New Google Earth
Everyone who experienced using Google Earth is aware of the potential that tool brings even if the novelty of looking from above has somewhat worn off since its 2001 launch. There are just several important reasons why many still wants to use Earth.

The recent changes will even impressed critics of the tool because it now provides much sharper and more detailed images, thanks both to Landsat 8, a new satellite with better cameras, and to a new image-processing technology. The new imagery will also roll out to the satellite layer on Google Maps.

The Landsat 8 satellite was launched in 2013, and captures images with far better detail and color. In fact, thanks to the satellite, Google will be able to take around two times as many images as it did with Landsat 7, ensuring that imagery on Earth is always up to date.

"Satellite images are often cloudy, but not always over the same place, so we looked at millions of images and took the clearest pixels to stitch together this cloud-free and seamless image," said Google in a related blog post.

Google used the publicly available Earth Engine API to go through around a petabyte of Landsat images to find only cloud-free images. It then used other image-processing techniques to get the sharpest images that it possibly could, resulting in what Google says is the "freshest global mosaic to date." But just how much better is it? Check a sample here.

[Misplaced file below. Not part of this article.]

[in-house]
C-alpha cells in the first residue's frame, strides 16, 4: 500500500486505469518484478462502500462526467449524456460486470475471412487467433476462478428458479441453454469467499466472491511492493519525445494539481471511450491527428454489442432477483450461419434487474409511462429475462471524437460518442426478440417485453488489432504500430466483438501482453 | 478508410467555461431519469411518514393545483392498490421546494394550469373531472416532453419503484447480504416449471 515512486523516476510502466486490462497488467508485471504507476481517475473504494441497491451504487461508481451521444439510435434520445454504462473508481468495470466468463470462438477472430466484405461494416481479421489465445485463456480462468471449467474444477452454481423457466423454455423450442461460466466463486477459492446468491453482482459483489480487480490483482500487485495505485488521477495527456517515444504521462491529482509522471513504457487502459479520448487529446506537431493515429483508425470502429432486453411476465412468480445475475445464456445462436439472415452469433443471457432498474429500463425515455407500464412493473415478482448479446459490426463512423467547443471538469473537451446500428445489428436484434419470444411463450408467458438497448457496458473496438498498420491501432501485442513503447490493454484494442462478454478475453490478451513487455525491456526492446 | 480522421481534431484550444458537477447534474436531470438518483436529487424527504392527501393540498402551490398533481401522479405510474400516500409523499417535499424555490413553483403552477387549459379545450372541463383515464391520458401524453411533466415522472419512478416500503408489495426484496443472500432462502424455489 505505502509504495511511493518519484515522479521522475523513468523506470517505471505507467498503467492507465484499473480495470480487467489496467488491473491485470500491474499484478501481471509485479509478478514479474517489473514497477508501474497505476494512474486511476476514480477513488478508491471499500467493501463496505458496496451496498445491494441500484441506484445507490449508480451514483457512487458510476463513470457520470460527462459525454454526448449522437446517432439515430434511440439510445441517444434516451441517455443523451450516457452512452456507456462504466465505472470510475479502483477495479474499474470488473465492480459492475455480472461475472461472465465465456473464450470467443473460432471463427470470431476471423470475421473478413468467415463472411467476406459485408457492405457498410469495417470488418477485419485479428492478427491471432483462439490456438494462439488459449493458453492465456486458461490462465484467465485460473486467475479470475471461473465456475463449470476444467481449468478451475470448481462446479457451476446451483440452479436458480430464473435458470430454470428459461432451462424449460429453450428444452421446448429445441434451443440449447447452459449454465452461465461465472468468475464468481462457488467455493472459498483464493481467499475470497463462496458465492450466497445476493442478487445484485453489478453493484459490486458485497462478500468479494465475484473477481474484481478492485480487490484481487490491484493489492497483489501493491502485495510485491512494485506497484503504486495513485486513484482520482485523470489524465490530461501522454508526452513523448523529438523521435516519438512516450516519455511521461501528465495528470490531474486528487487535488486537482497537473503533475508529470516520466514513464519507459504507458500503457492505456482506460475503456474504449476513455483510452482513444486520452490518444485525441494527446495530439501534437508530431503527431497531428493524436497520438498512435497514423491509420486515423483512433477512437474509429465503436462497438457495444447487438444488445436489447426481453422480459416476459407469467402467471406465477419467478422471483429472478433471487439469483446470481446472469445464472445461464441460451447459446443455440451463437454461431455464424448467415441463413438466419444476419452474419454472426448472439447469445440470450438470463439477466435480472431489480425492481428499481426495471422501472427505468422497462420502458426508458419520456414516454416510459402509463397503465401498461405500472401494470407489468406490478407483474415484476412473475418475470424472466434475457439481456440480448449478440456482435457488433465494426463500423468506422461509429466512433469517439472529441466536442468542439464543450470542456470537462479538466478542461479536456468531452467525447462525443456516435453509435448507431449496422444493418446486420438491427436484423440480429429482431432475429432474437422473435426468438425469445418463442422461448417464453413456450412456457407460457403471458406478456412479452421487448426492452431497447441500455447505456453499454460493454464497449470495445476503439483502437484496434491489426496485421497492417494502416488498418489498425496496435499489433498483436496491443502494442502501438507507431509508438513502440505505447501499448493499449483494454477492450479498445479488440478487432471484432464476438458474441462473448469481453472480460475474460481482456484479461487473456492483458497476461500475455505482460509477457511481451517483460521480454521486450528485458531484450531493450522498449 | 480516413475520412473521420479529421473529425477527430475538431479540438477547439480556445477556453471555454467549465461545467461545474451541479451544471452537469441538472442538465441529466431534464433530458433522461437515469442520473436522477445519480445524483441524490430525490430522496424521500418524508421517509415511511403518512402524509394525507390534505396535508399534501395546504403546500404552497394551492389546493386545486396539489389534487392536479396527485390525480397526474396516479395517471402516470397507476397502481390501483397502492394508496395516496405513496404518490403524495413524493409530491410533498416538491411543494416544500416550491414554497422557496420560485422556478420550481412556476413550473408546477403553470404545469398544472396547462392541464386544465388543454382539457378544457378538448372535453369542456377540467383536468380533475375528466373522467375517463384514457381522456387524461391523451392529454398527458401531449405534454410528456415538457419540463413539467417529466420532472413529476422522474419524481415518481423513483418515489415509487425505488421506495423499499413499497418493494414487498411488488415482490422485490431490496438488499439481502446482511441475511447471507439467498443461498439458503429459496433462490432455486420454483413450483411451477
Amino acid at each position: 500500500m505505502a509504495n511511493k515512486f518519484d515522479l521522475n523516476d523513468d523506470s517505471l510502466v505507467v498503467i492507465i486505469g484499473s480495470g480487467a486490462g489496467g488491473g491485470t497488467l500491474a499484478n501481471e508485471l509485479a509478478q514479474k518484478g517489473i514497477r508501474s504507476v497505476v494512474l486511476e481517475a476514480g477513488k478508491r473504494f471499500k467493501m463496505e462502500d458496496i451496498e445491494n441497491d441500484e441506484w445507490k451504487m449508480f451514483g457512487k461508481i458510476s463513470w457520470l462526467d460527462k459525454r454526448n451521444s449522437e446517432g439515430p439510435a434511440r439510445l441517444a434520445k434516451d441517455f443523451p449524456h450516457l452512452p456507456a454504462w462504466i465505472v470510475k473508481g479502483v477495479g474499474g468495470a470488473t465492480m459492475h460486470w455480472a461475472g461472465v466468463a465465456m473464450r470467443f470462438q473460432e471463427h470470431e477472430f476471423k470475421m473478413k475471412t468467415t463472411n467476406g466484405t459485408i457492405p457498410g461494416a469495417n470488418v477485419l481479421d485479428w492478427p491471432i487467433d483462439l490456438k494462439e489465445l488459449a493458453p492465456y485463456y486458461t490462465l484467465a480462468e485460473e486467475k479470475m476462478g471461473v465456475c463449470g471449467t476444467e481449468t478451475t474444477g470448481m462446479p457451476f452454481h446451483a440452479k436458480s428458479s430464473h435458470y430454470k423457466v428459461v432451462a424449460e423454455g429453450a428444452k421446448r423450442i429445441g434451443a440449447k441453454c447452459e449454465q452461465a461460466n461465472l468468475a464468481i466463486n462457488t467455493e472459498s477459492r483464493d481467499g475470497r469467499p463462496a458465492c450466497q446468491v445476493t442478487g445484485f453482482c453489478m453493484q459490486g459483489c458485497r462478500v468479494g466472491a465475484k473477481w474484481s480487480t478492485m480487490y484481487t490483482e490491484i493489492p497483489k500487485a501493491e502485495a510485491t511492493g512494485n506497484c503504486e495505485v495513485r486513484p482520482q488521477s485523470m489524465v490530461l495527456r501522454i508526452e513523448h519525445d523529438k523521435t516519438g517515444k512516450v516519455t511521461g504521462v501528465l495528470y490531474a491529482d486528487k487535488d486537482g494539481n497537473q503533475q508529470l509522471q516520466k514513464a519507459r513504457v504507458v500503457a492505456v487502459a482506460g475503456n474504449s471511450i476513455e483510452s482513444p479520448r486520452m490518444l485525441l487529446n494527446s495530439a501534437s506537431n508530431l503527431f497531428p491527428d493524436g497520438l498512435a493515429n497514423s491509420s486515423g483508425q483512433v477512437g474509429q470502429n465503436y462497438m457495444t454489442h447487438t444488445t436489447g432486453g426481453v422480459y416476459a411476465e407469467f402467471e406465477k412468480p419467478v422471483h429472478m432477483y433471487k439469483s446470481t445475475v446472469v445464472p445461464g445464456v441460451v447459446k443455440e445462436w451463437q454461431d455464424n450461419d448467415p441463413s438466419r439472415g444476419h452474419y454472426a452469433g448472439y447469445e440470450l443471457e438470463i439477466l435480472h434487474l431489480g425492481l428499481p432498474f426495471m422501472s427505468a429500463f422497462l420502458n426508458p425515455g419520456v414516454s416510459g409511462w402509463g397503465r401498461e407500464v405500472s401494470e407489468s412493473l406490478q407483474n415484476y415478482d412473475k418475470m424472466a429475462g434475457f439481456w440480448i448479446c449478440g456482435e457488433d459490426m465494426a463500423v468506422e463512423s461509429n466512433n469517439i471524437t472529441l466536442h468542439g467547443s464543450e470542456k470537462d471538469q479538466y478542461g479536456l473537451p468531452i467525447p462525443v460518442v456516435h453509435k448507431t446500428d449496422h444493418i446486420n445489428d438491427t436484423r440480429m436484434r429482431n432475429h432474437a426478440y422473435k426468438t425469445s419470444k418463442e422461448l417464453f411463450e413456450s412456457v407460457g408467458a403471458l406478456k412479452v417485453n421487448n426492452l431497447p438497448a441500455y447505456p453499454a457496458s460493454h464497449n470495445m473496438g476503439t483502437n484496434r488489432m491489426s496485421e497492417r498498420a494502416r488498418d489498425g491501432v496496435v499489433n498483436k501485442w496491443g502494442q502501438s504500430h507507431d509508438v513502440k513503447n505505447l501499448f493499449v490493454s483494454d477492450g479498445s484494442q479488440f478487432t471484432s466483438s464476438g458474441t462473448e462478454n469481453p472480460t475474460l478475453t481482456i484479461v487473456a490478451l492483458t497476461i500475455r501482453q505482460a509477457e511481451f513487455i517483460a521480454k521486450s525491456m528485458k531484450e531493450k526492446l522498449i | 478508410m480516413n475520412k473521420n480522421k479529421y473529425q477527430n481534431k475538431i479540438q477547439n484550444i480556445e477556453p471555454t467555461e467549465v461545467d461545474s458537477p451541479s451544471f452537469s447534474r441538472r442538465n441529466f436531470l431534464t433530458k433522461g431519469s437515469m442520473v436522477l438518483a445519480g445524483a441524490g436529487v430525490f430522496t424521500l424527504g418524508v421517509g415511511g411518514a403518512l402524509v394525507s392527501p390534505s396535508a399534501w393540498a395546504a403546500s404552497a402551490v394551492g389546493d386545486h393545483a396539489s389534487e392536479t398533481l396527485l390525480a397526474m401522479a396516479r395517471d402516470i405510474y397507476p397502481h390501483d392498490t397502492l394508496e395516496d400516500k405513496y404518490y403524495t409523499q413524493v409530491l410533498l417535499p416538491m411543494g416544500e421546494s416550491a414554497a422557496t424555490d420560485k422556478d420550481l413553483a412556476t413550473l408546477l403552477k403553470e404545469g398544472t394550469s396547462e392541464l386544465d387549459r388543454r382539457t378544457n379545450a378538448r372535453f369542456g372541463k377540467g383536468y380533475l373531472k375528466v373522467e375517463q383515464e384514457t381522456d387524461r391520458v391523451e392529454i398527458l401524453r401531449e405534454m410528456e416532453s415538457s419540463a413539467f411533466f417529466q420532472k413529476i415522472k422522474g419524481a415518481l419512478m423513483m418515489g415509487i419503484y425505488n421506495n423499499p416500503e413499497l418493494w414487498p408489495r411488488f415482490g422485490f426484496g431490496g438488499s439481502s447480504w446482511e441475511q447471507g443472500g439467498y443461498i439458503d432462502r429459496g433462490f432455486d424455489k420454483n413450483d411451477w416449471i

Not all images have been captured using the Landsat 8 satellite just yet, but as newer images become available, over time, they will replace the older ones. It's good to know that Google doesn’t rely on one set of images — in 2013 the Landsat 7 satellite suffered a hardware malfunction that compromised many of the images. Because of that hardware failure, Google’s parent, Alphabet, is actually looking at building its own satellites with its Terra Bella subsidiary.